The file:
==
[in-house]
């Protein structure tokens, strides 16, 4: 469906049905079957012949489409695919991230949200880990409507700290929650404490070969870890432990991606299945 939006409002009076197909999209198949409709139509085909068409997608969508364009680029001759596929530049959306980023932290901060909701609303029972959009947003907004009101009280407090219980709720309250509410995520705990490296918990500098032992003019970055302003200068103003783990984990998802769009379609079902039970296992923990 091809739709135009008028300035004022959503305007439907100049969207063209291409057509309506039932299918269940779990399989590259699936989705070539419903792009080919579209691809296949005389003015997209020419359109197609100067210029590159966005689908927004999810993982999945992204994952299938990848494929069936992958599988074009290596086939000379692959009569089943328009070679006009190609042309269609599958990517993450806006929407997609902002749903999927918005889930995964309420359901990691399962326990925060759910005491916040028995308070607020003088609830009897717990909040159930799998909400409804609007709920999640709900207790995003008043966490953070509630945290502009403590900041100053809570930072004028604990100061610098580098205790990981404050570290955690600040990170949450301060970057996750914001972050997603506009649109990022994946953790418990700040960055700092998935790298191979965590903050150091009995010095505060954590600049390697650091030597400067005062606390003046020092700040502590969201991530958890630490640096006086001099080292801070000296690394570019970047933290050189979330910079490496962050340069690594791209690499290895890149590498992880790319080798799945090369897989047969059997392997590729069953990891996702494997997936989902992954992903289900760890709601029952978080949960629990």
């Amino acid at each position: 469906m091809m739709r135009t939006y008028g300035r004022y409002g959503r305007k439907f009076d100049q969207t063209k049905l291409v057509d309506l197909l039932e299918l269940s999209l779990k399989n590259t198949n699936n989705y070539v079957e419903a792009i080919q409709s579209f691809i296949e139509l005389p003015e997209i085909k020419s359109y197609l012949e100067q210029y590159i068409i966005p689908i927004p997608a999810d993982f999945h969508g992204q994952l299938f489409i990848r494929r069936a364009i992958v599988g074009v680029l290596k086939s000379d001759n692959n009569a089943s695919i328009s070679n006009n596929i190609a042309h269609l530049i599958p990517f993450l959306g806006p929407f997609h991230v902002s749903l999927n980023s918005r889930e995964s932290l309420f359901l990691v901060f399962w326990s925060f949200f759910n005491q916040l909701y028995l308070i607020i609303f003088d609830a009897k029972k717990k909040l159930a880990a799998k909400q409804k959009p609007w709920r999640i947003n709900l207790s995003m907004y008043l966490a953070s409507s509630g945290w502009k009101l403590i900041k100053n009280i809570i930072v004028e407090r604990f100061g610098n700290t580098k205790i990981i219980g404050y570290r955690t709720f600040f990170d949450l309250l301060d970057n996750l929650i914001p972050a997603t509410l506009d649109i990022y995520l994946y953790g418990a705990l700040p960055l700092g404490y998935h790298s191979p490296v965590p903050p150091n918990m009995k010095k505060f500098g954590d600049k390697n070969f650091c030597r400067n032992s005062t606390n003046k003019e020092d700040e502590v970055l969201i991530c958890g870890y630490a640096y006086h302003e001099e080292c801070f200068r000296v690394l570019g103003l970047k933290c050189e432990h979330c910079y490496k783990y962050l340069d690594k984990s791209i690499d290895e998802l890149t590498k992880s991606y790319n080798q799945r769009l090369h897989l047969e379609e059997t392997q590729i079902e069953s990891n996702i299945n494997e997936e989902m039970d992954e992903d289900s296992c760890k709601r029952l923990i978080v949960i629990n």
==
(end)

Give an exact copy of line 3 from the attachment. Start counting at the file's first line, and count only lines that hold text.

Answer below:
């Amino acid at each position: 469906m091809m739709r135009t939006y008028g300035r004022y409002g959503r305007k439907f009076d100049q969207t063209k049905l291409v057509d309506l197909l039932e299918l269940s999209l779990k399989n590259t198949n699936n989705y070539v079957e419903a792009i080919q409709s579209f691809i296949e139509l005389p003015e997209i085909k020419s359109y197609l012949e100067q210029y590159i068409i966005p689908i927004p997608a999810d993982f999945h969508g992204q994952l299938f489409i990848r494929r069936a364009i992958v599988g074009v680029l290596k086939s000379d001759n692959n009569a089943s695919i328009s070679n006009n596929i190609a042309h269609l530049i599958p990517f993450l959306g806006p929407f997609h991230v902002s749903l999927n980023s918005r889930e995964s932290l309420f359901l990691v901060f399962w326990s925060f949200f759910n005491q916040l909701y028995l308070i607020i609303f003088d609830a009897k029972k717990k909040l159930a880990a799998k909400q409804k959009p609007w709920r999640i947003n709900l207790s995003m907004y008043l966490a953070s409507s509630g945290w502009k009101l403590i900041k100053n009280i809570i930072v004028e407090r604990f100061g610098n700290t580098k205790i990981i219980g404050y570290r955690t709720f600040f990170d949450l309250l301060d970057n996750l929650i914001p972050a997603t509410l506009d649109i990022y995520l994946y953790g418990a705990l700040p960055l700092g404490y998935h790298s191979p490296v965590p903050p150091n918990m009995k010095k505060f500098g954590d600049k390697n070969f650091c030597r400067n032992s005062t606390n003046k003019e020092d700040e502590v970055l969201i991530c958890g870890y630490a640096y006086h302003e001099e080292c801070f200068r000296v690394l570019g103003l970047k933290c050189e432990h979330c910079y490496k783990y962050l340069d690594k984990s791209i690499d290895e998802l890149t590498k992880s991606y790319n080798q799945r769009l090369h897989l047969e379609e059997t392997q590729i079902e069953s990891n996702i299945n494997e997936e989902m039970d992954e992903d289900s296992c760890k709601r029952l923990i978080v949960i629990n």